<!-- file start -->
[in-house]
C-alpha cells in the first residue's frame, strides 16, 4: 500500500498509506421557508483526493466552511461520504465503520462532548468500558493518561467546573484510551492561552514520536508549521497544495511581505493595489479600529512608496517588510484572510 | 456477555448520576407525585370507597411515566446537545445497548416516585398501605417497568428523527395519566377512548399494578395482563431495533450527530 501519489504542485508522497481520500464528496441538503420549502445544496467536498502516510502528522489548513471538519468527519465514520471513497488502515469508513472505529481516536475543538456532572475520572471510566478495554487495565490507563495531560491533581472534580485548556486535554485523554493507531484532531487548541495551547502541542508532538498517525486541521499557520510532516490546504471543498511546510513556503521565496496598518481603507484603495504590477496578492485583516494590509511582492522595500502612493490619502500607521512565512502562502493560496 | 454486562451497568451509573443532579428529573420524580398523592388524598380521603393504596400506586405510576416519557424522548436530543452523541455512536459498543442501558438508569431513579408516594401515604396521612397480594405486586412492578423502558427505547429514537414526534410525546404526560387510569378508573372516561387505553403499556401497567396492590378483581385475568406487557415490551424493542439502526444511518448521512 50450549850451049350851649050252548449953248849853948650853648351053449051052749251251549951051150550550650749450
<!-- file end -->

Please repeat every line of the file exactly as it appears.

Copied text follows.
[in-house]
C-alpha cells in the first residue's frame, strides 16, 4: 500500500498509506421557508483526493466552511461520504465503520462532548468500558493518561467546573484510551492561552514520536508549521497544495511581505493595489479600529512608496517588510484572510 | 456477555448520576407525585370507597411515566446537545445497548416516585398501605417497568428523527395519566377512548399494578395482563431495533450527530 501519489504542485508522497481520500464528496441538503420549502445544496467536498502516510502528522489548513471538519468527519465514520471513497488502515469508513472505529481516536475543538456532572475520572471510566478495554487495565490507563495531560491533581472534580485548556486535554485523554493507531484532531487548541495551547502541542508532538498517525486541521499557520510532516490546504471543498511546510513556503521565496496598518481603507484603495504590477496578492485583516494590509511582492522595500502612493490619502500607521512565512502562502493560496 | 454486562451497568451509573443532579428529573420524580398523592388524598380521603393504596400506586405510576416519557424522548436530543452523541455512536459498543442501558438508569431513579408516594401515604396521612397480594405486586412492578423502558427505547429514537414526534410525546404526560387510569378508573372516561387505553403499556401497567396492590378483581385475568406487557415490551424493542439502526444511518448521512 50450549850451049350851649050252548449953248849853948650853648351053449051052749251251549951051150550550650749450